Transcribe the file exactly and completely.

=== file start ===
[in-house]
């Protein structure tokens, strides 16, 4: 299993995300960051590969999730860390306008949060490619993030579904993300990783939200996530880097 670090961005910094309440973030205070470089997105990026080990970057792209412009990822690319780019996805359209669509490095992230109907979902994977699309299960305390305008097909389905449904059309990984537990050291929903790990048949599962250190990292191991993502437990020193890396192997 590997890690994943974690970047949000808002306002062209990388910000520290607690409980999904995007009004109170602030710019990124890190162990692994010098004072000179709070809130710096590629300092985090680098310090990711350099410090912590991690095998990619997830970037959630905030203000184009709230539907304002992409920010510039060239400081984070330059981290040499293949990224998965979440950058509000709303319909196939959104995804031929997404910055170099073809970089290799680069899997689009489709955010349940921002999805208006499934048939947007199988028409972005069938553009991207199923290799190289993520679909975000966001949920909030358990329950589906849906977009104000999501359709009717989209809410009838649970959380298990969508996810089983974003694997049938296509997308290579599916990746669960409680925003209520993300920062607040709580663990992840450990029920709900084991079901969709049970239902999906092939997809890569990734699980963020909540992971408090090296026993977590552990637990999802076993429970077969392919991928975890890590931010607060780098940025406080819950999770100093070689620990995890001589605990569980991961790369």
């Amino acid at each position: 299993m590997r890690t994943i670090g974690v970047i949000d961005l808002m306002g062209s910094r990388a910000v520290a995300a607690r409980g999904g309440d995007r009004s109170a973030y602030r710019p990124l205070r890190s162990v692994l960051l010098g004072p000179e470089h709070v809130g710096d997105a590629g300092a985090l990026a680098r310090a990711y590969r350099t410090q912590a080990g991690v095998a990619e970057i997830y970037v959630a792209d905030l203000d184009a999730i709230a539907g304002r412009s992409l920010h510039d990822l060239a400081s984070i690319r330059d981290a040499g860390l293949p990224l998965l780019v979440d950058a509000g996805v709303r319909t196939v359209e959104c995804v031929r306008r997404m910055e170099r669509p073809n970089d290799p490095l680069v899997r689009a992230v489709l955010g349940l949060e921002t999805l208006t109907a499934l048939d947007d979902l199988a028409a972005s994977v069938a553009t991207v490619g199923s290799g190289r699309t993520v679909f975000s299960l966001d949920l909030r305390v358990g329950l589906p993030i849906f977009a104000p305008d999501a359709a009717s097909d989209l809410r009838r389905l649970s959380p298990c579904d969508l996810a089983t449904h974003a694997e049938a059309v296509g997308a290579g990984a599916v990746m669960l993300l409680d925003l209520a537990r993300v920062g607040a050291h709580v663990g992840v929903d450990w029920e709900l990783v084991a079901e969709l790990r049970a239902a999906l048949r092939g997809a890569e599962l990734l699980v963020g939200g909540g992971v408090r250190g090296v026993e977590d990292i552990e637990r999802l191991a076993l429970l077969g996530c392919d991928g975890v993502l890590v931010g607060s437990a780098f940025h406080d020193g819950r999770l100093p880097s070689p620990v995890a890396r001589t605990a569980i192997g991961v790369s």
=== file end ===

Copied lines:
[in-house]
């Protein structure tokens, strides 16, 4: 299993995300960051590969999730860390306008949060490619993030579904993300990783939200996530880097 670090961005910094309440973030205070470089997105990026080990970057792209412009990822690319780019996805359209669509490095992230109907979902994977699309299960305390305008097909389905449904059309990984537990050291929903790990048949599962250190990292191991993502437990020193890396192997 590997890690994943974690970047949000808002306002062209990388910000520290607690409980999904995007009004109170602030710019990124890190162990692994010098004072000179709070809130710096590629300092985090680098310090990711350099410090912590991690095998990619997830970037959630905030203000184009709230539907304002992409920010510039060239400081984070330059981290040499293949990224998965979440950058509000709303319909196939959104995804031929997404910055170099073809970089290799680069899997689009489709955010349940921002999805208006499934048939947007199988028409972005069938553009991207199923290799190289993520679909975000966001949920909030358990329950589906849906977009104000999501359709009717989209809410009838649970959380298990969508996810089983974003694997049938296509997308290579599916990746669960409680925003209520993300920062607040709580663990992840450990029920709900084991079901969709049970239902999906092939997809890569990734699980963020909540992971408090090296026993977590552990637990999802076993429970077969392919991928975890890590931010607060780098940025406080819950999770100093070689620990995890001589605990569980991961790369």
């Amino acid at each position: 299993m590997r890690t994943i670090g974690v970047i949000d961005l808002m306002g062209s910094r990388a910000v520290a995300a607690r409980g999904g309440d995007r009004s109170a973030y602030r710019p990124l205070r890190s162990v692994l960051l010098g004072p000179e470089h709070v809130g710096d997105a590629g300092a985090l990026a680098r310090a990711y590969r350099t410090q912590a080990g991690v095998a990619e970057i997830y970037v959630a792209d905030l203000d184009a999730i709230a539907g304002r412009s992409l920010h510039d990822l060239a400081s984070i690319r330059d981290a040499g860390l293949p990224l998965l780019v979440d950058a509000g996805v709303r319909t196939v359209e959104c995804v031929r306008r997404m910055e170099r669509p073809n970089d290799p490095l680069v899997r689009a992230v489709l955010g349940l949060e921002t999805l208006t109907a499934l048939d947007d979902l199988a028409a972005s994977v069938a553009t991207v490619g199923s290799g190289r699309t993520v679909f975000s299960l966001d949920l909030r305390v358990g329950l589906p993030i849906f977009a104000p305008d999501a359709a009717s097909d989209l809410r009838r389905l649970s959380p298990c579904d969508l996810a089983t449904h974003a694997e049938a059309v296509g997308a290579g990984a599916v990746m669960l993300l409680d925003l209520a537990r993300v920062g607040a050291h709580v663990g992840v929903d450990w029920e709900l990783v084991a079901e969709l790990r049970a239902a999906l048949r092939g997809a890569e599962l990734l699980v963020g939200g909540g992971v408090r250190g090296v026993e977590d990292i552990e637990r999802l191991a076993l429970l077969g996530c392919d991928g975890v993502l890590v931010g607060s437990a780098f940025h406080d020193g819950r999770l100093p880097s070689p620990v995890a890396r001589t605990a569980i192997g991961v790369s």